If you are in any type of manufacturing whether you use metal or wood, chances are you have encountered some type of broken fastener in your line of work. You may have encountered broken bolts, broken taps, broken screws, broken pins, or broken dowels. Today we will discuss removing broken dowel pins.
As you probably know if you are reading this article, dowel pins are solid, headless cylindrical rods most often used in conjunction with socket screws. You may also be using dowel screws or dowel pin reamers. Dowels serve many functions they can ensure you put the gasket on correctly and hold the gasket in place. They also serve to align and prevent “walking” on heating and cooling cycles. Chances are if you work in the manufacturing industry, or you may work with automotive, farm, aviation, construction, or other industrial equipment you work with dowel pins in some facet.
You probably also know the headache associated with a broken dowel. You may be here because you need help getting a broken dowel pin out of a camshaft, need to know how to remove a broken steel dowel pin, or maybe you are wondering how to extract a blind/broken dowel pin from a flywheel. Whatever the case we know that a dowel pin may fail after many years of service as they tend to get brittle.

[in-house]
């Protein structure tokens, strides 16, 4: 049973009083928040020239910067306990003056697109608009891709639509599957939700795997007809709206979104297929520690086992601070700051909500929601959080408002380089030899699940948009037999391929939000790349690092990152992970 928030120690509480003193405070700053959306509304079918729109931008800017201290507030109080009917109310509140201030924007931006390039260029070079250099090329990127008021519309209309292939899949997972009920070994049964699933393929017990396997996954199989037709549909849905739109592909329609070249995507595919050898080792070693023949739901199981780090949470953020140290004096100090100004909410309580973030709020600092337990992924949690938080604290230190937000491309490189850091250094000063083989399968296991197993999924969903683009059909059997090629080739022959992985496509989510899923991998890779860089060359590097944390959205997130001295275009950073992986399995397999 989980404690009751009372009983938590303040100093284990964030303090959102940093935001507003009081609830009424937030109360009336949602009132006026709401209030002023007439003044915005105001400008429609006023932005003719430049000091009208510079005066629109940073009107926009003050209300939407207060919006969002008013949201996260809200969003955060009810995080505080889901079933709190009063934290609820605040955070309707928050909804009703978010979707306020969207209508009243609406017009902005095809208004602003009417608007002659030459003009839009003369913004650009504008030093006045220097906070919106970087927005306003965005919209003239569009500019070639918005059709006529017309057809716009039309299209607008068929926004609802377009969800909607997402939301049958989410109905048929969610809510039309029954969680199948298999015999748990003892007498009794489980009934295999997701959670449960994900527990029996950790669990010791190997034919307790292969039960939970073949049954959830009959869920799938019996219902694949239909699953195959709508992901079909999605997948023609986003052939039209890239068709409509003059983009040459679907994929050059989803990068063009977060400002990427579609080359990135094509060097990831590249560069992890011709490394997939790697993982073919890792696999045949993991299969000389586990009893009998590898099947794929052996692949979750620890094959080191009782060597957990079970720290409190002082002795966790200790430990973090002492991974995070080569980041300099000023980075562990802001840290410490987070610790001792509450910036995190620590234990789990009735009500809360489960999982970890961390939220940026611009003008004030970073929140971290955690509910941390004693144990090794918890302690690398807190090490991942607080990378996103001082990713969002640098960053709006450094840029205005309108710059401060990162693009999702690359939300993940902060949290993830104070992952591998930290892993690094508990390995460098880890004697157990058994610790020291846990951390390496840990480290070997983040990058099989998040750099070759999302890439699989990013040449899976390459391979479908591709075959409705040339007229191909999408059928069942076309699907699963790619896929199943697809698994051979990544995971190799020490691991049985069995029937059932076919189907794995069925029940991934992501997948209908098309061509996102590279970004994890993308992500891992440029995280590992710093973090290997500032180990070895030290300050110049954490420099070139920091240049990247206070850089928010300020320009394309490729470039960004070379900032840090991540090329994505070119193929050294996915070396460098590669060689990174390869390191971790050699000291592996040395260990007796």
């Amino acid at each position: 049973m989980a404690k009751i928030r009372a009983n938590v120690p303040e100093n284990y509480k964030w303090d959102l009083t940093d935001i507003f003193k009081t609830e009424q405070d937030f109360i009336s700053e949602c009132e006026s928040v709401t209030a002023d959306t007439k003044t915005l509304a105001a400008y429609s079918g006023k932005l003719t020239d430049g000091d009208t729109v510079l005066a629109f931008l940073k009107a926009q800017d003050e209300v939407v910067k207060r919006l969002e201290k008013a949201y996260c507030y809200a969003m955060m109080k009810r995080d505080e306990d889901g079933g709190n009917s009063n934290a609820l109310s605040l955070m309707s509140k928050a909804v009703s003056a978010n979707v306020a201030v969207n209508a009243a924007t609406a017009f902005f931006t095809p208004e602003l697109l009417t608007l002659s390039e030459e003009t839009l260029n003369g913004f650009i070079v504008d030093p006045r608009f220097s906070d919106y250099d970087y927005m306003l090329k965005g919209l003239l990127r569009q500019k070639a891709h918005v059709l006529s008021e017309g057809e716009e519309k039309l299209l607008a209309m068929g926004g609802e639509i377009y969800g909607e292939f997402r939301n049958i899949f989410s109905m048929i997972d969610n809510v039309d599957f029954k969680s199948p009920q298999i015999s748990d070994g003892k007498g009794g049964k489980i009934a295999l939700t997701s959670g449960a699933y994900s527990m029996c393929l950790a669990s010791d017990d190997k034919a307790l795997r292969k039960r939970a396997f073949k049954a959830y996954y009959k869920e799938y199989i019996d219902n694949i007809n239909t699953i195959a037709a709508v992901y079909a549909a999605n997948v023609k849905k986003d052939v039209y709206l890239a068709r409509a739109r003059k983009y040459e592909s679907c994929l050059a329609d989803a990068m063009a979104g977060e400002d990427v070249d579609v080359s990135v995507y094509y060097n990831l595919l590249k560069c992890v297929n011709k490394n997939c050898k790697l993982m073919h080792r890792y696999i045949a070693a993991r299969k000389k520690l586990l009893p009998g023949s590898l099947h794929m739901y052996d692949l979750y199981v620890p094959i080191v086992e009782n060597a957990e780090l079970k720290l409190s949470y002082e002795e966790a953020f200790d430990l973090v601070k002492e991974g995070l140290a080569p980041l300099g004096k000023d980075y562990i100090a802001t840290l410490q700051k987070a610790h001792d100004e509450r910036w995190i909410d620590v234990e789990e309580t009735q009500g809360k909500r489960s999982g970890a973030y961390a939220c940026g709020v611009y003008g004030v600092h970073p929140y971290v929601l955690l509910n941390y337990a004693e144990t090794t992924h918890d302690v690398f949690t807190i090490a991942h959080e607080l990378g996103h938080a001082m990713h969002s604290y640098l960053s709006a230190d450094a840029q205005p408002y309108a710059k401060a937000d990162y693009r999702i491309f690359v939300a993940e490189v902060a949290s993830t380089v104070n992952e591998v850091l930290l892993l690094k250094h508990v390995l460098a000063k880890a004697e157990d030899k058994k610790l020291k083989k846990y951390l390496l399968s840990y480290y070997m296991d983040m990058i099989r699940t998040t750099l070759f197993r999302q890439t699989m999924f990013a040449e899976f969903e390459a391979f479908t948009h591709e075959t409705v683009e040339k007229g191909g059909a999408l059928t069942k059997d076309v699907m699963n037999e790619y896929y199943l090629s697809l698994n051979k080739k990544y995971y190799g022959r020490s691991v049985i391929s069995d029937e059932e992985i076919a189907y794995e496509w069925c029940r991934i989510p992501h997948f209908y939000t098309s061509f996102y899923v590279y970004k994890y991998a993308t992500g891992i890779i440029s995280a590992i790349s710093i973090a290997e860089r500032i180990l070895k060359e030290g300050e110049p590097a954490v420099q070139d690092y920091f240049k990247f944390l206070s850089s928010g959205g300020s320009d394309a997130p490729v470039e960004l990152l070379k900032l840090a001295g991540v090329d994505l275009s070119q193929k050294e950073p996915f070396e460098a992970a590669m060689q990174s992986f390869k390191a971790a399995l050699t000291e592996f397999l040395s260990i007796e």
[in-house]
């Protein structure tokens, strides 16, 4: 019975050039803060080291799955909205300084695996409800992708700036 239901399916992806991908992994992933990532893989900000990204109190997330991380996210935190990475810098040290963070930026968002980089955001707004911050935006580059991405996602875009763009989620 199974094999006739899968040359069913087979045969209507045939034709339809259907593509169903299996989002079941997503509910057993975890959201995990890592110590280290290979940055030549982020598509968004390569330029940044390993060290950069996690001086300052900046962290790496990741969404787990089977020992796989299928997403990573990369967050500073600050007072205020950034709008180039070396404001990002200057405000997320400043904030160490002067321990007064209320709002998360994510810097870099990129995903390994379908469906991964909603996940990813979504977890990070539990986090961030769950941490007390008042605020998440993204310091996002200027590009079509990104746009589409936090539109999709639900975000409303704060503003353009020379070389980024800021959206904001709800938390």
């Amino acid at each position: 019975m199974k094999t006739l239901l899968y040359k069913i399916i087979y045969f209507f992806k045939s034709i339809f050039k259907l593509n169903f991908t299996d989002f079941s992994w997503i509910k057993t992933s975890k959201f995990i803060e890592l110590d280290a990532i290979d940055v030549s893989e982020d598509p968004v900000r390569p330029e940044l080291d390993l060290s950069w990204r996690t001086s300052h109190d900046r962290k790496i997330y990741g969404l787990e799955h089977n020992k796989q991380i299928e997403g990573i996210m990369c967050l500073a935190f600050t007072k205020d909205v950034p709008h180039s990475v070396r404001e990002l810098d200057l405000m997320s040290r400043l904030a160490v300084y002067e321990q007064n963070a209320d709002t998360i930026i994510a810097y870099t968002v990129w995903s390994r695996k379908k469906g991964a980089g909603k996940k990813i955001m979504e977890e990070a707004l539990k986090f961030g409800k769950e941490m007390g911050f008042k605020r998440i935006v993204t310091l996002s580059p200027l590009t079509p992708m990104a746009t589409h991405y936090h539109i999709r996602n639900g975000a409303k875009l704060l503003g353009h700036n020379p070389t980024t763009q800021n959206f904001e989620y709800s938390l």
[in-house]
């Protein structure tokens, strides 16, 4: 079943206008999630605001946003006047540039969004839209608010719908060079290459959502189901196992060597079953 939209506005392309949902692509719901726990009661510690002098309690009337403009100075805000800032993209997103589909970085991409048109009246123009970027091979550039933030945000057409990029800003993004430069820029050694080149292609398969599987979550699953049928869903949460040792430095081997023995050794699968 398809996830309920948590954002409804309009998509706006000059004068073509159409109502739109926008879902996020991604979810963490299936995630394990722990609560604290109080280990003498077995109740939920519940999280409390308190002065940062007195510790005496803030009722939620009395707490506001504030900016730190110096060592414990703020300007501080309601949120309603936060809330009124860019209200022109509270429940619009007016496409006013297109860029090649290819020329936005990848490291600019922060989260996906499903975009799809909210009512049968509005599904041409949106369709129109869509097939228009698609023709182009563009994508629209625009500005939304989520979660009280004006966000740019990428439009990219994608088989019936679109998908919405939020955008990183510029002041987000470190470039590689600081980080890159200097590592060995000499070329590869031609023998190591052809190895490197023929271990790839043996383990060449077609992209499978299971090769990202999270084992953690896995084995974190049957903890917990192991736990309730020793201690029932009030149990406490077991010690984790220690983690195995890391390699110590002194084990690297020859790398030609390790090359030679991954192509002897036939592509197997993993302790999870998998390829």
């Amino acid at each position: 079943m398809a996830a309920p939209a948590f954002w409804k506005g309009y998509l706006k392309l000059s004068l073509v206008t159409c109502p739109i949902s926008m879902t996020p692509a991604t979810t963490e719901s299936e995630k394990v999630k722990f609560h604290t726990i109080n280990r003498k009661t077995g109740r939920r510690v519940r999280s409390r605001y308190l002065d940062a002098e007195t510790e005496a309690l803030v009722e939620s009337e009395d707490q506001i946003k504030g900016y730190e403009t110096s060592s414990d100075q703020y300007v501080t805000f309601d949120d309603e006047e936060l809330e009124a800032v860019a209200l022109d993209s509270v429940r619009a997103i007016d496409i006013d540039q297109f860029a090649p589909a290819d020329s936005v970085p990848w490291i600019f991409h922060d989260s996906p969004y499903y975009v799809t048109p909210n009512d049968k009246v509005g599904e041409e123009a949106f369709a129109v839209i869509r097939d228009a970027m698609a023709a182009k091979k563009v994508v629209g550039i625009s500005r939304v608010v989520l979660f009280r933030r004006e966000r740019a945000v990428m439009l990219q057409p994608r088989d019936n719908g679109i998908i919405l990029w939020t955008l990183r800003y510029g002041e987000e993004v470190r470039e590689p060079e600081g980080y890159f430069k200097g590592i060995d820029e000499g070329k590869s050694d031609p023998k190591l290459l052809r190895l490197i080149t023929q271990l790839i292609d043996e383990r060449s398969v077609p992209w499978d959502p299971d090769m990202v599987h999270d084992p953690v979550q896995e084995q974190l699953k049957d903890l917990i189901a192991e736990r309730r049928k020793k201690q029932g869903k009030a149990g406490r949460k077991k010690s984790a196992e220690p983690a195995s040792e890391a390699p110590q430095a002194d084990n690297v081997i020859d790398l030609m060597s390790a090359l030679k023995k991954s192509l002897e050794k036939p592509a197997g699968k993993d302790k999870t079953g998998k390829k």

The hardness of the broken metal dowel pin is a key factor to ease of removal and time spent in the process. You are likely working with a work-hardened metal. If you are working with a drill, removing a broken dowel pin may take hours. Not to mention, you will dull your drill in the process.
If you are removing a broken dowel in a hole, you will have to replace the dowel. The process of removing the broken dowel will likely destroy it. Using heat and cold processes may be successful in removing your broken dowel, however, this process requires very accurate timing and great care to ensure only the dowel is affected.
Manual removal of a stuck dowel pin
If you decide to manually remove the dowel pin, this could be a lengthy process and will likely ruin the dowel pin. If you are removing a broken dowel pin from a block you have several options. You may choose to heat the block around the dowel and use vice grips to remove the broken dowel pin. If that doesn’t work, you should be able to drive them out the back using a 5/16 bolt that is just long enough to reach the dowel from the back side then hammer the bolt. A more complicated option would be to use a Dremel to notch the pin on the sides, then drill a hole in the top. You must be careful not to weaken the pin by removing too much of it because it will break. Then you will need piano wire and a crescent wrench. Loop the piano wire through the center while holding the flattened sides with the crescent wrench wiggle to remove.
So what if you don’t have several hours to dedicate to the removal of your broken dowel pin? Removing a broken dowel pin manually can add hours to your billing. You may not have the additional time or budget to dedicate to this tedious process, especially since it destroys the dowel pin anyway. Electro Arc’s products are designed to remove broken screws, bolts and drills in minutes. Our metal disintegrators have been getting the job done in minutes for 75 years!